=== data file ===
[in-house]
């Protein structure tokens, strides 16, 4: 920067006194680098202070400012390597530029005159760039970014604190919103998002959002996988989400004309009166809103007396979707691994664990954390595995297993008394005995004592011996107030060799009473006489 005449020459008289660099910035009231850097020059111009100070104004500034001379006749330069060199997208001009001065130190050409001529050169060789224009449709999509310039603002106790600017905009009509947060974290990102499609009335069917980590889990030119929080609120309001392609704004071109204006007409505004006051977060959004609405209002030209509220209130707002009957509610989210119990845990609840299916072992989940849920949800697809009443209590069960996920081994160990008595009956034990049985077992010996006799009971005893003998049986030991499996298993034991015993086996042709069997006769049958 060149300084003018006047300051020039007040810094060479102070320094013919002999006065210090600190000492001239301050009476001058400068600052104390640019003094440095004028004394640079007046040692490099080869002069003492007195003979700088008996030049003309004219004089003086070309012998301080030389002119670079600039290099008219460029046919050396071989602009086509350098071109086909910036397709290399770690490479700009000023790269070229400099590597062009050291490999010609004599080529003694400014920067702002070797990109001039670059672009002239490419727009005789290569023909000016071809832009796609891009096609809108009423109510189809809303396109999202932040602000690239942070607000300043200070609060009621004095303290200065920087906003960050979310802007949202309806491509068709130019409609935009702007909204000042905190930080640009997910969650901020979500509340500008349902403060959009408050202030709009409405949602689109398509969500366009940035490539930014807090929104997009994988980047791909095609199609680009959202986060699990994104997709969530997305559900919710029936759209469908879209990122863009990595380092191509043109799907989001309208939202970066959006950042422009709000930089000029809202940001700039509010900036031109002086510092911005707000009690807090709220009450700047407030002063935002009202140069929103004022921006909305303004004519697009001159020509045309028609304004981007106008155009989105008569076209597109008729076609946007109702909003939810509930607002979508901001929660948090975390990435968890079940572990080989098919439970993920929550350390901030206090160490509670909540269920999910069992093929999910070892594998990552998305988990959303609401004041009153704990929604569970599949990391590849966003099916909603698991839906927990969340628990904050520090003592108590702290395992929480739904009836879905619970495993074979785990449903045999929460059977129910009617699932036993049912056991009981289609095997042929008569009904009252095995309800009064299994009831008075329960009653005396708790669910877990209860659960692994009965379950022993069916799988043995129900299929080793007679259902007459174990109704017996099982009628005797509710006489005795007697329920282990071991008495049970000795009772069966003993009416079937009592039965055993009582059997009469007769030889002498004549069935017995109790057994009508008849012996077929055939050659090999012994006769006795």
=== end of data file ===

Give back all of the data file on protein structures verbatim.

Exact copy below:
[in-house]
């Protein structure tokens, strides 16, 4: 920067006194680098202070400012390597530029005159760039970014604190919103998002959002996988989400004309009166809103007396979707691994664990954390595995297993008394005995004592011996107030060799009473006489 005449020459008289660099910035009231850097020059111009100070104004500034001379006749330069060199997208001009001065130190050409001529050169060789224009449709999509310039603002106790600017905009009509947060974290990102499609009335069917980590889990030119929080609120309001392609704004071109204006007409505004006051977060959004609405209002030209509220209130707002009957509610989210119990845990609840299916072992989940849920949800697809009443209590069960996920081994160990008595009956034990049985077992010996006799009971005893003998049986030991499996298993034991015993086996042709069997006769049958 060149300084003018006047300051020039007040810094060479102070320094013919002999006065210090600190000492001239301050009476001058400068600052104390640019003094440095004028004394640079007046040692490099080869002069003492007195003979700088008996030049003309004219004089003086070309012998301080030389002119670079600039290099008219460029046919050396071989602009086509350098071109086909910036397709290399770690490479700009000023790269070229400099590597062009050291490999010609004599080529003694400014920067702002070797990109001039670059672009002239490419727009005789290569023909000016071809832009796609891009096609809108009423109510189809809303396109999202932040602000690239942070607000300043200070609060009621004095303290200065920087906003960050979310802007949202309806491509068709130019409609935009702007909204000042905190930080640009997910969650901020979500509340500008349902403060959009408050202030709009409405949602689109398509969500366009940035490539930014807090929104997009994988980047791909095609199609680009959202986060699990994104997709969530997305559900919710029936759209469908879209990122863009990595380092191509043109799907989001309208939202970066959006950042422009709000930089000029809202940001700039509010900036031109002086510092911005707000009690807090709220009450700047407030002063935002009202140069929103004022921006909305303004004519697009001159020509045309028609304004981007106008155009989105008569076209597109008729076609946007109702909003939810509930607002979508901001929660948090975390990435968890079940572990080989098919439970993920929550350390901030206090160490509670909540269920999910069992093929999910070892594998990552998305988990959303609401004041009153704990929604569970599949990391590849966003099916909603698991839906927990969340628990904050520090003592108590702290395992929480739904009836879905619970495993074979785990449903045999929460059977129910009617699932036993049912056991009981289609095997042929008569009904009252095995309800009064299994009831008075329960009653005396708790669910877990209860659960692994009965379950022993069916799988043995129900299929080793007679259902007459174990109704017996099982009628005797509710006489005795007697329920282990071991008495049970000795009772069966003993009416079937009592039965055993009582059997009469007769030889002498004549069935017995109790057994009508008849012996077929055939050659090999012994006769006795």